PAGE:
A step-by-step guide to safeguarding brand identity online
Given the 24/7 nature of social media, harmful content can occur at any time and escalate quickly. Hate speech, spam, and activist-led influence operations continue to surge across major social media platforms, meanwhile the virality factor inherent in the digital ecosystem necessitates that social media teams are quick to respond to issues before they escalate into a PR firestorm.
Businesses must prepare to handle harmful content to avoid leaving social media managers struggling to respond and depleting valuable resources. Ignoring urgent issues and harmful content exposes companies to irreversible damage to their brand. However, companies can minimize the likelihood of problems evolving into full-blown crises by planning for and promptly addressing potential risks.
#1 Recognize - Prevention is better than cure
No brand, however influential, is invulnerable to harmful content escalating into a crisis. According to the latest Brands at Risk 2022 study conducted by Crisp, 90% of consumers believe harmful content on brand-owned social media pages can negatively impact reputation.
Social media teams must actively mitigate risks by defining content moderation protocols, determining what is tolerated, when to intervene, remove content, block users, or respond. Knowing what action to take in advance significantly saves time when unforeseen risks emerge, requiring prompt and accurate responses.
#2 Define - Categorize and escalate
Companies may face attacks based on their behavior, affiliations, or associations with third parties. These issues can escalate, affecting a company's profits, image, and the well-being of customers and employees.
Social media crises and harmful content can also directly harm individuals, leaving them vulnerable to scams and exploitation by spambots. “At worst, they can target your potential customers,” says Sarah Stead, Vice President of Corporate Product at Crisp
Harmful content posing a risk to customer data or privacy should be reported to information technology departments, while other content may require escalation to human resources, lawyers, crisis communications teams, and other relevant departments.
#3 Establish - Gear up with solutions and strategies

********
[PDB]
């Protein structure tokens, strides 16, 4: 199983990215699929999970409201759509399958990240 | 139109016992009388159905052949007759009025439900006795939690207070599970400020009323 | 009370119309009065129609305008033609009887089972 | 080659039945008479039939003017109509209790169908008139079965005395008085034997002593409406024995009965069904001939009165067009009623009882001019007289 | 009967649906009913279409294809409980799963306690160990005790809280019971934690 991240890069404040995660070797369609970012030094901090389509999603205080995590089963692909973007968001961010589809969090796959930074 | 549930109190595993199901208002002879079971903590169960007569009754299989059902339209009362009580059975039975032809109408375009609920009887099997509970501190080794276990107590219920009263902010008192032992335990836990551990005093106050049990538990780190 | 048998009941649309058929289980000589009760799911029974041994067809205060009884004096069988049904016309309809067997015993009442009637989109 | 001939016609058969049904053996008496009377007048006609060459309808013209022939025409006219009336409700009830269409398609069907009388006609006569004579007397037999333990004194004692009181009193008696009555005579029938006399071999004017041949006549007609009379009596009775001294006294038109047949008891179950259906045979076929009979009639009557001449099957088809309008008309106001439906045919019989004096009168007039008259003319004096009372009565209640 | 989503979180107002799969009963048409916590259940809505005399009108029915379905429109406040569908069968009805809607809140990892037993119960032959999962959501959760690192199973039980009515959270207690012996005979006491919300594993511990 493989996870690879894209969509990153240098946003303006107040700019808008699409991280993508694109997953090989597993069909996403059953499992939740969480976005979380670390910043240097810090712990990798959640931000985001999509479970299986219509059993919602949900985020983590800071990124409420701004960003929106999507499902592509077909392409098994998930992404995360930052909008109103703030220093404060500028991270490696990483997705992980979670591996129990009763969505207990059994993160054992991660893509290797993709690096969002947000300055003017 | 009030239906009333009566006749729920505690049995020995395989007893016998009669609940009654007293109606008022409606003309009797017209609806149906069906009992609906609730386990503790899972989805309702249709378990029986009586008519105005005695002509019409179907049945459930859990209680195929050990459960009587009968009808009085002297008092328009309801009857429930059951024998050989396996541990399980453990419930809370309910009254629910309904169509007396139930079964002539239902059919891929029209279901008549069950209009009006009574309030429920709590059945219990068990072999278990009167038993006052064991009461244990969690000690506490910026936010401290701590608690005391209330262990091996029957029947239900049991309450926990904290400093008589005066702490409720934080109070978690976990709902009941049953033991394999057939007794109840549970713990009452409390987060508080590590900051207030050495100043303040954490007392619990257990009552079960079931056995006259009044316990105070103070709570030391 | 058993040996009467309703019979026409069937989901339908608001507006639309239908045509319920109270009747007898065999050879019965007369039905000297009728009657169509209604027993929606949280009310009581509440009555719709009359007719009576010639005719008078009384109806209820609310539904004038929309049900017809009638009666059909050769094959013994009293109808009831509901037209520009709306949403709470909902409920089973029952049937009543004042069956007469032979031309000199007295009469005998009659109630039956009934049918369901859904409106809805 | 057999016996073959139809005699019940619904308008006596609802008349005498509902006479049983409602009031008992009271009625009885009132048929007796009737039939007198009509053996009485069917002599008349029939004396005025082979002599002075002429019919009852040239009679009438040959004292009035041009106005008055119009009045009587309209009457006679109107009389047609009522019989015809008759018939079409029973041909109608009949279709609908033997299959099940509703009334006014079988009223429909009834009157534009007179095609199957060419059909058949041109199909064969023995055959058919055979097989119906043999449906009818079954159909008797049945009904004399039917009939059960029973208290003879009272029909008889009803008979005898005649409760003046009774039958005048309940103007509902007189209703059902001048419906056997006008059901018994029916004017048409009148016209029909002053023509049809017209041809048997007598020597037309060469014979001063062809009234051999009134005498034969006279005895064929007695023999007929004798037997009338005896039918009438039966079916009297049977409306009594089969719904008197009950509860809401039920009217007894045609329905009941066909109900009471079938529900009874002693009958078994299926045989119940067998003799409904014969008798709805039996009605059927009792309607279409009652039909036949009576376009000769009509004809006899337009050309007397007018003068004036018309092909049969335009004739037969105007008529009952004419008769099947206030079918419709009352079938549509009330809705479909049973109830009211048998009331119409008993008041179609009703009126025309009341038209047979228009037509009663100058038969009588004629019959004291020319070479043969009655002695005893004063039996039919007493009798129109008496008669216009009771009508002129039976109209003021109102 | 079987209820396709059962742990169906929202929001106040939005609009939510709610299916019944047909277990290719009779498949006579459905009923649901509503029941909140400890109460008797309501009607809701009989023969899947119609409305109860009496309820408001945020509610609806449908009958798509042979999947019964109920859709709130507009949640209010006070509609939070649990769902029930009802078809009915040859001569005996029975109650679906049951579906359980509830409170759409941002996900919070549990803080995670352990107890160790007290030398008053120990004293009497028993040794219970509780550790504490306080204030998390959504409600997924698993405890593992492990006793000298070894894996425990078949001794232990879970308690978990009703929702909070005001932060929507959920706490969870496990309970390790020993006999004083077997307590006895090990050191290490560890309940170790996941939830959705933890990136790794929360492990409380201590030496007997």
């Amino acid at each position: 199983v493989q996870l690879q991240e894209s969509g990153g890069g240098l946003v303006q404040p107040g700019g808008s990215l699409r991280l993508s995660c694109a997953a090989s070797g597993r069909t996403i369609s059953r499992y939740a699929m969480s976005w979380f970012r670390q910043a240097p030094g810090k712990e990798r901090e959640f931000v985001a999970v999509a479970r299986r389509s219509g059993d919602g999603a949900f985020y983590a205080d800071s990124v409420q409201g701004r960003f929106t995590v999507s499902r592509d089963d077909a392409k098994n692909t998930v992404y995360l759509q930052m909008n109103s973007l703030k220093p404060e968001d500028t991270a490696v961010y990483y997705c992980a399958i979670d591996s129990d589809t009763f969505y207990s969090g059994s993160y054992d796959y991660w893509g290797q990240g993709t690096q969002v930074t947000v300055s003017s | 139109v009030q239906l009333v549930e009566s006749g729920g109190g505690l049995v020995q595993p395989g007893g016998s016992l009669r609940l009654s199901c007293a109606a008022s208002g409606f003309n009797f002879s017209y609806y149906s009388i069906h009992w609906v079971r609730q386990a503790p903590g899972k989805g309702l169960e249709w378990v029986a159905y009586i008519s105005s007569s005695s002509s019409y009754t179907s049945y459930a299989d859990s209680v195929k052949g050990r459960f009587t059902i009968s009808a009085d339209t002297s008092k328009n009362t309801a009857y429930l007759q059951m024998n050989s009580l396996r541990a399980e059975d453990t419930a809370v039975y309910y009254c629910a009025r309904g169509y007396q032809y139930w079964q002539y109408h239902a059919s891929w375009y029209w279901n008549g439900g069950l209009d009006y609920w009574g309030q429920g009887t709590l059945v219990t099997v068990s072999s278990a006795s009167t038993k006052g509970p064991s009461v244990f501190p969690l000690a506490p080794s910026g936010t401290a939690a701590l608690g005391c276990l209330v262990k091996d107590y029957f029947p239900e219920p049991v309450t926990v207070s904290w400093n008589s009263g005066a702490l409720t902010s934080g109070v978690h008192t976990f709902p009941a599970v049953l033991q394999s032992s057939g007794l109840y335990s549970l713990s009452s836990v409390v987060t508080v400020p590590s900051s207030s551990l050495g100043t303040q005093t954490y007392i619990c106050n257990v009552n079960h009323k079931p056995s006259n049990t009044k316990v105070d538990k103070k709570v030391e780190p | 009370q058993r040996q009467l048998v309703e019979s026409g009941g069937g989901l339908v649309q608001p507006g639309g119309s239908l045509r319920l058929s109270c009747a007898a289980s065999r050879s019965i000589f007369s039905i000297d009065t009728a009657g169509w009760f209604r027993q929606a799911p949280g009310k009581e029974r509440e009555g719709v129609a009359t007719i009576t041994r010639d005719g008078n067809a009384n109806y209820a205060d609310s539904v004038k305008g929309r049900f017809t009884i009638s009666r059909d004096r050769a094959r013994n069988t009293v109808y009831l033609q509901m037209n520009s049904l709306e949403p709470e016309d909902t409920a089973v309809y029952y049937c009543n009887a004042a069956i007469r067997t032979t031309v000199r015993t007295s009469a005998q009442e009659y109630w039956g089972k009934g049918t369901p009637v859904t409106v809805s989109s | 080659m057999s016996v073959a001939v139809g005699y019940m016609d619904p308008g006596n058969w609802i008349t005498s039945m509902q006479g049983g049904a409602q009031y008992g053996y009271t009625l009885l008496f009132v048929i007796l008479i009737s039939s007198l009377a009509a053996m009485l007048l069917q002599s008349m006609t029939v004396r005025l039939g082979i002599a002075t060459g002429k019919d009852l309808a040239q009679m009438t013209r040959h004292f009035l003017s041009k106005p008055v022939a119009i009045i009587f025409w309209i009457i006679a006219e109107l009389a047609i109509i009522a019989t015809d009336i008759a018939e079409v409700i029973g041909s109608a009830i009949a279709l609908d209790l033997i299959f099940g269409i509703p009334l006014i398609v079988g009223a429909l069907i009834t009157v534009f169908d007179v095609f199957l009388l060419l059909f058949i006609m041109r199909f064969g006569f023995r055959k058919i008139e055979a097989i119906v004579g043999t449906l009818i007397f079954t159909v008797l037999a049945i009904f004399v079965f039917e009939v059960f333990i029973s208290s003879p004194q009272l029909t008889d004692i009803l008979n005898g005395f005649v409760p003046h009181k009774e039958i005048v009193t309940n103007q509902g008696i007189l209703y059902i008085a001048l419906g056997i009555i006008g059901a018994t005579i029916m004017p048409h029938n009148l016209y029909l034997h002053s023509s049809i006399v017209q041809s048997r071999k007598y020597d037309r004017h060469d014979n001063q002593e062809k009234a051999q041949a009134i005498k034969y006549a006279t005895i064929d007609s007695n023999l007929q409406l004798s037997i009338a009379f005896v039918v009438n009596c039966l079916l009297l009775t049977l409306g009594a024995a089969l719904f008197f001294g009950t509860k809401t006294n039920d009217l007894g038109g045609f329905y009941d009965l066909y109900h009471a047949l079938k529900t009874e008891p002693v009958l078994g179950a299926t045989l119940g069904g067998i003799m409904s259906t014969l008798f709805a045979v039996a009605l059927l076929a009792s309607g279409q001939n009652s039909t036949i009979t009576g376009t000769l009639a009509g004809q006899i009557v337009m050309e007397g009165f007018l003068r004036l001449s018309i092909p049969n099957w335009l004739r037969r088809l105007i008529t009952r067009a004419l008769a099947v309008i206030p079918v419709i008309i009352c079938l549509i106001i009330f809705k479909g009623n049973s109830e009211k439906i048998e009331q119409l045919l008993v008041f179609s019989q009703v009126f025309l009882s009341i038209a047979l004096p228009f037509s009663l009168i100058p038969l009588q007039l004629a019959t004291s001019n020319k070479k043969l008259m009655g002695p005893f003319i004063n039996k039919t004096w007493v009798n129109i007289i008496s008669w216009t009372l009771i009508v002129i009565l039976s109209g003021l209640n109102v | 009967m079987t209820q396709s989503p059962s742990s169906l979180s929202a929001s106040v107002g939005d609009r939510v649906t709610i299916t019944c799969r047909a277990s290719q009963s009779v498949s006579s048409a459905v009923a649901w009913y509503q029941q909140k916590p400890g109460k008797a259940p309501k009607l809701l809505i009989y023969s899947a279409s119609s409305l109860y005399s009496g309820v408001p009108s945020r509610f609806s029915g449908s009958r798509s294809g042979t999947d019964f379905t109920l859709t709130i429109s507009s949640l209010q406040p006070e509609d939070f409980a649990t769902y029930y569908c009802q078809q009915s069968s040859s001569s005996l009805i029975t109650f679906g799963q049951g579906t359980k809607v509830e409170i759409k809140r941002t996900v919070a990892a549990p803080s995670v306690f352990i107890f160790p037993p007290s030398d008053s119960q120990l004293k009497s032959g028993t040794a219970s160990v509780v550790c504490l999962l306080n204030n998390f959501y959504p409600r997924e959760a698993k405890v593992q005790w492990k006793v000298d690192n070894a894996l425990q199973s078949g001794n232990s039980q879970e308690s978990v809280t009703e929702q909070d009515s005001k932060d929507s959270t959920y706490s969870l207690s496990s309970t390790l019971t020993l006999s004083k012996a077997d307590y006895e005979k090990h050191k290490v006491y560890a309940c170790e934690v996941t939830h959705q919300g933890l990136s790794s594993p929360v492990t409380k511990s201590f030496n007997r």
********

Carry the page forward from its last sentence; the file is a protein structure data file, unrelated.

Solutions can flag comments containing profanity, sexual content, and other keywords, but human judgment is needed to assess if there is a bigger threat. Monitoring content enables companies to identify harm and take appropriate steps to prevent a small risk from escalating into a major crisis. Without a robust social listening process, a company is exposed and vulnerable.
#4 Develop - Adopt a proactive response
Studies have shown a proactive approach decreases the impact of crises by 40%, resulting in less financial damage, lower recovery costs, and reduced strain on employees. Additionally, it has successfully prevented one in three crises from happening altogether.
In 2022, Crisp worked with a Premier League football club to protect its fan communities and players from online harm. In just a year, Crisp identified and eliminated over 85,000 instances of abuse and hate speech targeting players and fans during high-profile matches when online abuse tends to surge.
#5 Review - Enforce community guidelines
Businesses must audit all social media channels to understand their purpose and stay updated on the latest technologies. From there, they can develop clear policies and strategies for effectively managing harmful content.
Understanding its own identity is paramount for a business and allows them to build the foundation for responding to potentially harmful content. Community guidelines are key in shaping interactions and behaviors within the brand's online community.
#6 Learn - Learn from past mistakes
Due to the dynamic nature of social media, policies, and procedures should be re-evaluated and updated to respond to changing trends and usage.
Companies must establish internal protocols for escalating issues as they emerge. To develop effective crisis prevention strategies, businesses should examine past incidents, both within their brand and at their market competitors.
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